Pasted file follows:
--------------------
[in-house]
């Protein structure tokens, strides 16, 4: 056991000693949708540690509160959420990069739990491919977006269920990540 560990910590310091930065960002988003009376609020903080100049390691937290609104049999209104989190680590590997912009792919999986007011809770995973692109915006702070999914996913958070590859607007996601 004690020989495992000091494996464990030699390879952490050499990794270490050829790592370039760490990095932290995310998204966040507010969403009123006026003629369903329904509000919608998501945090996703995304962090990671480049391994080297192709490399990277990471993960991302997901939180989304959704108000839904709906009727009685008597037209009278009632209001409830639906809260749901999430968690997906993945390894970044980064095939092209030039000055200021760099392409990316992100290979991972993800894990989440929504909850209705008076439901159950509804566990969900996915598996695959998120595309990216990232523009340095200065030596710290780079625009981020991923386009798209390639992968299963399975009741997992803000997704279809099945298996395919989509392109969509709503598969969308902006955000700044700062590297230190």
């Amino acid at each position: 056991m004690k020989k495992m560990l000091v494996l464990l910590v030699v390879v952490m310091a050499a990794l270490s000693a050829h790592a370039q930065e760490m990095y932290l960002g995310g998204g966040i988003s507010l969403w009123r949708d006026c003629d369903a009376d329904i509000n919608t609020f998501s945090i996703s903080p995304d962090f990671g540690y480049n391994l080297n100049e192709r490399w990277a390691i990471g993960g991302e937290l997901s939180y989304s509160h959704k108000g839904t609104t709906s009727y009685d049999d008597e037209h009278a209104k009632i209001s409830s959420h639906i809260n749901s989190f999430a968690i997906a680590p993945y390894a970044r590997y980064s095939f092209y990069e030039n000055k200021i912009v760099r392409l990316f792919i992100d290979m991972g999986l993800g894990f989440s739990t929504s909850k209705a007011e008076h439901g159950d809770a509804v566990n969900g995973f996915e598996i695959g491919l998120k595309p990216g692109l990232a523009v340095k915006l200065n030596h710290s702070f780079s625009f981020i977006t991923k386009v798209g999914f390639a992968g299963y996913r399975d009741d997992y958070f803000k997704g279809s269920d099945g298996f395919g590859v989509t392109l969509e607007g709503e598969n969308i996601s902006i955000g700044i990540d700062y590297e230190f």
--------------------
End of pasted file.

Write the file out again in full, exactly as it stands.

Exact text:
[in-house]
């Protein structure tokens, strides 16, 4: 056991000693949708540690509160959420990069739990491919977006269920990540 560990910590310091930065960002988003009376609020903080100049390691937290609104049999209104989190680590590997912009792919999986007011809770995973692109915006702070999914996913958070590859607007996601 004690020989495992000091494996464990030699390879952490050499990794270490050829790592370039760490990095932290995310998204966040507010969403009123006026003629369903329904509000919608998501945090996703995304962090990671480049391994080297192709490399990277990471993960991302997901939180989304959704108000839904709906009727009685008597037209009278009632209001409830639906809260749901999430968690997906993945390894970044980064095939092209030039000055200021760099392409990316992100290979991972993800894990989440929504909850209705008076439901159950509804566990969900996915598996695959998120595309990216990232523009340095200065030596710290780079625009981020991923386009798209390639992968299963399975009741997992803000997704279809099945298996395919989509392109969509709503598969969308902006955000700044700062590297230190």
């Amino acid at each position: 056991m004690k020989k495992m560990l000091v494996l464990l910590v030699v390879v952490m310091a050499a990794l270490s000693a050829h790592a370039q930065e760490m990095y932290l960002g995310g998204g966040i988003s507010l969403w009123r949708d006026c003629d369903a009376d329904i509000n919608t609020f998501s945090i996703s903080p995304d962090f990671g540690y480049n391994l080297n100049e192709r490399w990277a390691i990471g993960g991302e937290l997901s939180y989304s509160h959704k108000g839904t609104t709906s009727y009685d049999d008597e037209h009278a209104k009632i209001s409830s959420h639906i809260n749901s989190f999430a968690i997906a680590p993945y390894a970044r590997y980064s095939f092209y990069e030039n000055k200021i912009v760099r392409l990316f792919i992100d290979m991972g999986l993800g894990f989440s739990t929504s909850k209705a007011e008076h439901g159950d809770a509804v566990n969900g995973f996915e598996i695959g491919l998120k595309p990216g692109l990232a523009v340095k915006l200065n030596h710290s702070f780079s625009f981020i977006t991923k386009v798209g999914f390639a992968g299963y996913r399975d009741d997992y958070f803000k997704g279809s269920d099945g298996f395919g590859v989509t392109l969509e607007g709503e598969n969308i996601s902006i955000g700044i990540d700062y590297e230190f």